soft-error, in order to prevent identity theft.  TCP WG is working on
    this problem.  Should be different error.  Also, sending error can make
    life difficult for end system.
    Looks like coordination between two working groups, as BEHAVE document
    may conflict with new TCP document.  Galling as new TCP document might
    address problem BEHAVE is trying to address.
    Randall Stuart for writing some text on this.
    Scope: things that are good for firewall to do, but not required for a
    NAT, are out of scope.  Not for us to forbid good properties, but not
    really for us to mandate, either.
    NAT needs to keep track of TCP Timestamp wraparound.
    SHOULD send RST to both parties probably will not work.  This encourages
    attacks, as timeouts trigger 3rd-part attack.  Ideally, this should be a
    local configuration option.  If done this way, note it in the document
    that YOUR application behavior may vary.
    Chairs: RST discussion in document is out of scope, as it has nothing to
    do with NAT traversal.
    Reminder: traversal of more than just SIP, but IPTV, etc. 
    sivakumar-draft on TCP traversal
    Should drop the SYN & RST attack language, for same reasons described
    above. (viz REQ-5)
    What about REQ-6, on keep-alives?  Jiri - feels out of scope for behave.
    Looks like application-specific behavior.  Hard to do in firmware.
    Smells like firewall stuff, not NAT stuff.  Inappropriate to do in NAT
    Times: Establishment phase timeout is way too short.  Get around by
    regular ping over ssh, or have per-flow timer settings.  Need to specify
    minimum TCP keep-alive value.
    What about having variable, load-based timeouts?  Not worthwhile, as
    client will not know.
    TCPM is looking to allow per-TCP stream timeouts.
    ipfilter uses 5 day timeouts.  8 years old; driven by long-lived TELNET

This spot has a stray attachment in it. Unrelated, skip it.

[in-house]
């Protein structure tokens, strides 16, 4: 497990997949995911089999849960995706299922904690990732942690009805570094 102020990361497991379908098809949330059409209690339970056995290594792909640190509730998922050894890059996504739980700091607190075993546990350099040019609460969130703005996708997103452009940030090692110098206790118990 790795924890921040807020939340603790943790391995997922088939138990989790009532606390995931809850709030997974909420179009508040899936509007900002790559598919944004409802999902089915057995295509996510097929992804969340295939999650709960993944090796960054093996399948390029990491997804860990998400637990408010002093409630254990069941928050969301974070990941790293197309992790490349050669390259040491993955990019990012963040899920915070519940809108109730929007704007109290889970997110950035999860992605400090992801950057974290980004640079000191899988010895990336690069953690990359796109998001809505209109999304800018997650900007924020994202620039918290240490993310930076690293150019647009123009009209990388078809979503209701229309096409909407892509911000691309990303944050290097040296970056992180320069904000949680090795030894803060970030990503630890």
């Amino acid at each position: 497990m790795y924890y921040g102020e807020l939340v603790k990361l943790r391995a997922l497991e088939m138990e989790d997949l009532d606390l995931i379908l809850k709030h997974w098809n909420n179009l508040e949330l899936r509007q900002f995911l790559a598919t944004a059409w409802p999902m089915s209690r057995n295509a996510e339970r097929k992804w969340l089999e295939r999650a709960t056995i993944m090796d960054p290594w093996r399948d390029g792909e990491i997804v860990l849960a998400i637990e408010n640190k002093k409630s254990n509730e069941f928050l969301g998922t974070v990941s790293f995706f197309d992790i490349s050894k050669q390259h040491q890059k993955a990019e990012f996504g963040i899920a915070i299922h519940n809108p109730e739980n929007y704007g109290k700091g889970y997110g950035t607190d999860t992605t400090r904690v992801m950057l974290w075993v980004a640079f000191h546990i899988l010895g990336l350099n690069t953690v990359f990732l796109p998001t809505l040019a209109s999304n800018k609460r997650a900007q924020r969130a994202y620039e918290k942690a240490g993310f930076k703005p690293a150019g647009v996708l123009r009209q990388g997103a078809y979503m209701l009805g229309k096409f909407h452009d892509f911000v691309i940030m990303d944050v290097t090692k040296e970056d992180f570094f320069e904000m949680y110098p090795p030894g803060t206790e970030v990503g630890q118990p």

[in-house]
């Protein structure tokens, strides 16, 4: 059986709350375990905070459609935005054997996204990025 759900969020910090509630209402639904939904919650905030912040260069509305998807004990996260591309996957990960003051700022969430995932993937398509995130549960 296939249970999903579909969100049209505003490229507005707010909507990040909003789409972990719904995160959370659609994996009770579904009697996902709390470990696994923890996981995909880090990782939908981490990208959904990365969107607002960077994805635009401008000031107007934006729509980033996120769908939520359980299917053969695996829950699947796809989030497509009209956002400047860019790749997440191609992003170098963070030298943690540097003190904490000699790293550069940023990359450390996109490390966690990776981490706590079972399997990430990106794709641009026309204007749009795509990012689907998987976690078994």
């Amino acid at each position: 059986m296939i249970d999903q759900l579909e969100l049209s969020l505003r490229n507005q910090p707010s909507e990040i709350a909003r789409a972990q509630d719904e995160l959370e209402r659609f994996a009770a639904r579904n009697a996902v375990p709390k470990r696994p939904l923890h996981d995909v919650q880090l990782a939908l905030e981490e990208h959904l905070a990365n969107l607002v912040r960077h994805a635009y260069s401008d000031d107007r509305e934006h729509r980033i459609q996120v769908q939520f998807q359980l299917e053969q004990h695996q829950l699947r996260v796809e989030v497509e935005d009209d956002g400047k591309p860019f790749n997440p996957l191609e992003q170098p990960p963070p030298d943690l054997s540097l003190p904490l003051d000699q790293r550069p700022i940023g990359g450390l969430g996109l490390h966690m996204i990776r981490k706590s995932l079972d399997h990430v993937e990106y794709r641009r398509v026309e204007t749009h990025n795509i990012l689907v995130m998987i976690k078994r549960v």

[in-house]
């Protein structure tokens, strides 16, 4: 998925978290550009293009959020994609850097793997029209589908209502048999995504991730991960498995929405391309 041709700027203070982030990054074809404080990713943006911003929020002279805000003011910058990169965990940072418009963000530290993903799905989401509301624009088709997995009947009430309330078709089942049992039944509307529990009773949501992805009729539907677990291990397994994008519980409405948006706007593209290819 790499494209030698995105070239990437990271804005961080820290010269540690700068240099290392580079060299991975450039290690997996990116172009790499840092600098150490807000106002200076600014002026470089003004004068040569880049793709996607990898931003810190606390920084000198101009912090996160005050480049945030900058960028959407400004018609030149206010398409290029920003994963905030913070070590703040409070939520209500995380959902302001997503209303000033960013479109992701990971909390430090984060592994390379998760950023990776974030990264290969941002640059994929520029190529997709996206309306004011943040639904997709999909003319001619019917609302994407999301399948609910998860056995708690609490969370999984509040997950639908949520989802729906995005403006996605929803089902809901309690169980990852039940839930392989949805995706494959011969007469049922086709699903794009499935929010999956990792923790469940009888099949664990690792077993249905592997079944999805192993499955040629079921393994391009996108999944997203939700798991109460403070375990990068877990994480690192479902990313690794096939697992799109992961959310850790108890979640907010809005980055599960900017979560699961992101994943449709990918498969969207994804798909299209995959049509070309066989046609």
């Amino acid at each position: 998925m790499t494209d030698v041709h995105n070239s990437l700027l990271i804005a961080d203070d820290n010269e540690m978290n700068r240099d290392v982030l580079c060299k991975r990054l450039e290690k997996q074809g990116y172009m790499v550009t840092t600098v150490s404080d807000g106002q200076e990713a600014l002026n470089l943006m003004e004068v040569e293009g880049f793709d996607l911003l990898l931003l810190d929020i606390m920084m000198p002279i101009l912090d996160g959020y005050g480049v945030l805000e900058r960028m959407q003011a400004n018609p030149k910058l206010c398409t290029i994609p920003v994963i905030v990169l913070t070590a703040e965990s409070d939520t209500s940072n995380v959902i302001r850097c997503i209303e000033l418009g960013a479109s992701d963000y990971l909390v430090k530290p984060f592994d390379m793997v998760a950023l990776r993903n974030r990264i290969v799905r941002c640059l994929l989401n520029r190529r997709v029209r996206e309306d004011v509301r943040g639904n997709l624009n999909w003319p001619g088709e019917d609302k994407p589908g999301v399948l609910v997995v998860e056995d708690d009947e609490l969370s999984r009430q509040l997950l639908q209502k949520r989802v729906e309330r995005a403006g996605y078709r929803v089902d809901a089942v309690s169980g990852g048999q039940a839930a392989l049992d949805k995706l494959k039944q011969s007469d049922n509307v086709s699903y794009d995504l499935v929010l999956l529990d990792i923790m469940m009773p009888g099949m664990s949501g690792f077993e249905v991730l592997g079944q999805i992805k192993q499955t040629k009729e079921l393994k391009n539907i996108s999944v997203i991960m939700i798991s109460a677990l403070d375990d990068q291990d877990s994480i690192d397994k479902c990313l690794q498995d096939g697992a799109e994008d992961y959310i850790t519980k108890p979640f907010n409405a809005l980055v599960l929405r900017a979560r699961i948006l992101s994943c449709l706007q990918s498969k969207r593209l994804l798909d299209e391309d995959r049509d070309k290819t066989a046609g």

Closing things in 4 minutes can actually cause more load on NAT.
    Back to configurable, per-stream configuration
    Eric with lemonade hat on, brings up the mobile battery problem: lots of
    keep-alive = no battery life
    Rohan: if timers in current RFCs are sub-optimal, write a draft to
    update those RFCs (e.g., TCP, UDP)
    Most low-end NATs are not configurable; need reasonable values
    Consensus: start with draft-hoffman-behave-tcp-03 as starting point.  WG
    can put stuff into it as necessary.
    Rohan: Need STUN over TCP for ICE, too.
    Rohan: likes concept of defining what is STUN is. Does not like it to be
    called a framework.  Likes it to be "a request/response protocol".
    Francois points out this work will be useful, as it clarifies what it
    means to "implement STUN."
    Noted that MUST have shared secret, but NO implementations do it.
    However, so much pain from security directorate that not really
    interested in taking it out and fighting battles again.  Might be able
    to hide it in the use cases.
    Home for TURN
    Why not do ICE in this work group, too?  Mute issue: ICE is pretty much
    done.  Also, ICE really is an extension to offer/answer, and thus
    Clarification: TURN would still be a separate document, just a use case
    of STUN.
    Mood for adopting TURN in BEHAVE?  Positive.
    Rohan: people have done hacks, like UDP<->TCP translation on TURN
    TURN Extension for IPv4/IPv6 Transition
    IPv6 possible and backwards compatible.
    Mood is to adopt this draft, too.
    Milestone Discussion
    Dropping STUN Test from milestones?
    Francois: might be worth doing, since stuff is more settled.
    Push to whenever?
    STUN Revisions: Rohan thinks March is better; JDR is willing to sign up
    for January 2006.
    Need author for BCP on Usage
    SCTP and NAT
    Use 32-bit random numbers to identify multi-homed streams, even if port
    numbers change.  2^16 combinations to avoid birthday problem.  In, for
    example, SIP case, lots of clients will have same destination address
    (SIP server).


    TCP Saikat
    TCP Biswas
    TURN IPv6
    UDP Tunnel